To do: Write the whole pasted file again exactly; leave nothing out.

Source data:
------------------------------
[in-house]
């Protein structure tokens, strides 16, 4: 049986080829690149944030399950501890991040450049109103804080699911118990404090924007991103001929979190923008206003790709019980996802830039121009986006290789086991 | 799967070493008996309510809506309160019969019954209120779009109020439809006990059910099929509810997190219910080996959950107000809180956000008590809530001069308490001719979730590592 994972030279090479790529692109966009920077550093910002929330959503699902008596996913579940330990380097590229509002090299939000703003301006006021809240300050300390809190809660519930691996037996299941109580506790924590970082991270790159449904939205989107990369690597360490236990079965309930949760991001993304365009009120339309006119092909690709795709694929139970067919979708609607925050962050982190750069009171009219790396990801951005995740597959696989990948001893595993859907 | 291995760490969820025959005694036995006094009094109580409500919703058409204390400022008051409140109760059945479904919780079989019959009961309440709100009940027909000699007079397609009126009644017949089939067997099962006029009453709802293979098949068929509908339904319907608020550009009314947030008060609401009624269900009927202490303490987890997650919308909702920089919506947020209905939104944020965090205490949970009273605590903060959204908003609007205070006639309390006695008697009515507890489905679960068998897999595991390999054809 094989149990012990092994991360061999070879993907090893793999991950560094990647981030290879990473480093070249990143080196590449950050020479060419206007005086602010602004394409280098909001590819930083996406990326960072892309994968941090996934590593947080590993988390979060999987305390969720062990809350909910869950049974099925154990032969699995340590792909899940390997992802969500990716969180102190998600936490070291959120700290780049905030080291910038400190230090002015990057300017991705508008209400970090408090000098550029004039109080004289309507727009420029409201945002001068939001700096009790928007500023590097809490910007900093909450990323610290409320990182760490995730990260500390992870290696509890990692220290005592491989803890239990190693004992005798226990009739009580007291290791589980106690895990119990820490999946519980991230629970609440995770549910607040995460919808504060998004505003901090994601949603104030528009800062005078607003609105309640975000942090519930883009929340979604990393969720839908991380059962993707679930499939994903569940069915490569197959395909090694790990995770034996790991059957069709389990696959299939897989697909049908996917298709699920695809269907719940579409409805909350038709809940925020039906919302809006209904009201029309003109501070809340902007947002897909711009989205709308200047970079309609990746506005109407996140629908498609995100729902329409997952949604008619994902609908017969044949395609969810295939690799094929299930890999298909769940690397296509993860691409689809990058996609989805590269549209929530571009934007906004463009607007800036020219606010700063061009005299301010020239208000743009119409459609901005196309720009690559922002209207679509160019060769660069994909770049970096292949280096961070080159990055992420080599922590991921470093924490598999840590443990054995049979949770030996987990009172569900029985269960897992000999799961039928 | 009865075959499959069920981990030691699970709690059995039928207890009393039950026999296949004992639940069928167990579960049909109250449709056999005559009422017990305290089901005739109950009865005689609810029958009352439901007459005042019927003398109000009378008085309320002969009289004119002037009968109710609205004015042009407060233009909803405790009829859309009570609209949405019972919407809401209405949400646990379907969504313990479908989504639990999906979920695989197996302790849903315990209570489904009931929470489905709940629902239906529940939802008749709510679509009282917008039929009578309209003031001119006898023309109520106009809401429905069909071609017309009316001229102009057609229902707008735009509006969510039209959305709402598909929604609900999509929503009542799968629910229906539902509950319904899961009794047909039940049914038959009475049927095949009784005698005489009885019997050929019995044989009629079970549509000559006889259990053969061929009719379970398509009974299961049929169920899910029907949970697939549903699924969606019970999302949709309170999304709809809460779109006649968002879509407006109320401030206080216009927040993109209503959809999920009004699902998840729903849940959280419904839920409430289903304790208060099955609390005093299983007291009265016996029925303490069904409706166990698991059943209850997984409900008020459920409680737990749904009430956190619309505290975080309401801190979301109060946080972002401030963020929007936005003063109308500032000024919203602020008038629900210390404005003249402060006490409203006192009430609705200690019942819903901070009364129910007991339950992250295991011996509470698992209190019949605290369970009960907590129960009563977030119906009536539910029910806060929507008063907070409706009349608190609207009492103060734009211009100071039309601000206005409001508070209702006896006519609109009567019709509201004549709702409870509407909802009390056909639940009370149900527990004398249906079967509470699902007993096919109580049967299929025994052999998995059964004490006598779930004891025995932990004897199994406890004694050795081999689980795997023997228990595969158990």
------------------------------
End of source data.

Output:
[in-house]
């Protein structure tokens, strides 16, 4: 049986080829690149944030399950501890991040450049109103804080699911118990404090924007991103001929979190923008206003790709019980996802830039121009986006290789086991 | 799967070493008996309510809506309160019969019954209120779009109020439809006990059910099929509810997190219910080996959950107000809180956000008590809530001069308490001719979730590592 994972030279090479790529692109966009920077550093910002929330959503699902008596996913579940330990380097590229509002090299939000703003301006006021809240300050300390809190809660519930691996037996299941109580506790924590970082991270790159449904939205989107990369690597360490236990079965309930949760991001993304365009009120339309006119092909690709795709694929139970067919979708609607925050962050982190750069009171009219790396990801951005995740597959696989990948001893595993859907 | 291995760490969820025959005694036995006094009094109580409500919703058409204390400022008051409140109760059945479904919780079989019959009961309440709100009940027909000699007079397609009126009644017949089939067997099962006029009453709802293979098949068929509908339904319907608020550009009314947030008060609401009624269900009927202490303490987890997650919308909702920089919506947020209905939104944020965090205490949970009273605590903060959204908003609007205070006639309390006695008697009515507890489905679960068998897999595991390999054809 094989149990012990092994991360061999070879993907090893793999991950560094990647981030290879990473480093070249990143080196590449950050020479060419206007005086602010602004394409280098909001590819930083996406990326960072892309994968941090996934590593947080590993988390979060999987305390969720062990809350909910869950049974099925154990032969699995340590792909899940390997992802969500990716969180102190998600936490070291959120700290780049905030080291910038400190230090002015990057300017991705508008209400970090408090000098550029004039109080004289309507727009420029409201945002001068939001700096009790928007500023590097809490910007900093909450990323610290409320990182760490995730990260500390992870290696509890990692220290005592491989803890239990190693004992005798226990009739009580007291290791589980106690895990119990820490999946519980991230629970609440995770549910607040995460919808504060998004505003901090994601949603104030528009800062005078607003609105309640975000942090519930883009929340979604990393969720839908991380059962993707679930499939994903569940069915490569197959395909090694790990995770034996790991059957069709389990696959299939897989697909049908996917298709699920695809269907719940579409409805909350038709809940925020039906919302809006209904009201029309003109501070809340902007947002897909711009989205709308200047970079309609990746506005109407996140629908498609995100729902329409997952949604008619994902609908017969044949395609969810295939690799094929299930890999298909769940690397296509993860691409689809990058996609989805590269549209929530571009934007906004463009607007800036020219606010700063061009005299301010020239208000743009119409459609901005196309720009690559922002209207679509160019060769660069994909770049970096292949280096961070080159990055992420080599922590991921470093924490598999840590443990054995049979949770030996987990009172569900029985269960897992000999799961039928 | 009865075959499959069920981990030691699970709690059995039928207890009393039950026999296949004992639940069928167990579960049909109250449709056999005559009422017990305290089901005739109950009865005689609810029958009352439901007459005042019927003398109000009378008085309320002969009289004119002037009968109710609205004015042009407060233009909803405790009829859309009570609209949405019972919407809401209405949400646990379907969504313990479908989504639990999906979920695989197996302790849903315990209570489904009931929470489905709940629902239906529940939802008749709510679509009282917008039929009578309209003031001119006898023309109520106009809401429905069909071609017309009316001229102009057609229902707008735009509006969510039209959305709402598909929604609900999509929503009542799968629910229906539902509950319904899961009794047909039940049914038959009475049927095949009784005698005489009885019997050929019995044989009629079970549509000559006889259990053969061929009719379970398509009974299961049929169920899910029907949970697939549903699924969606019970999302949709309170999304709809809460779109006649968002879509407006109320401030206080216009927040993109209503959809999920009004699902998840729903849940959280419904839920409430289903304790208060099955609390005093299983007291009265016996029925303490069904409706166990698991059943209850997984409900008020459920409680737990749904009430956190619309505290975080309401801190979301109060946080972002401030963020929007936005003063109308500032000024919203602020008038629900210390404005003249402060006490409203006192009430609705200690019942819903901070009364129910007991339950992250295991011996509470698992209190019949605290369970009960907590129960009563977030119906009536539910029910806060929507008063907070409706009349608190609207009492103060734009211009100071039309601000206005409001508070209702006896006519609109009567019709509201004549709702409870509407909802009390056909639940009370149900527990004398249906079967509470699902007993096919109580049967299929025994052999998995059964004490006598779930004891025995932990004897199994406890004694050795081999689980795997023997228990595969158990």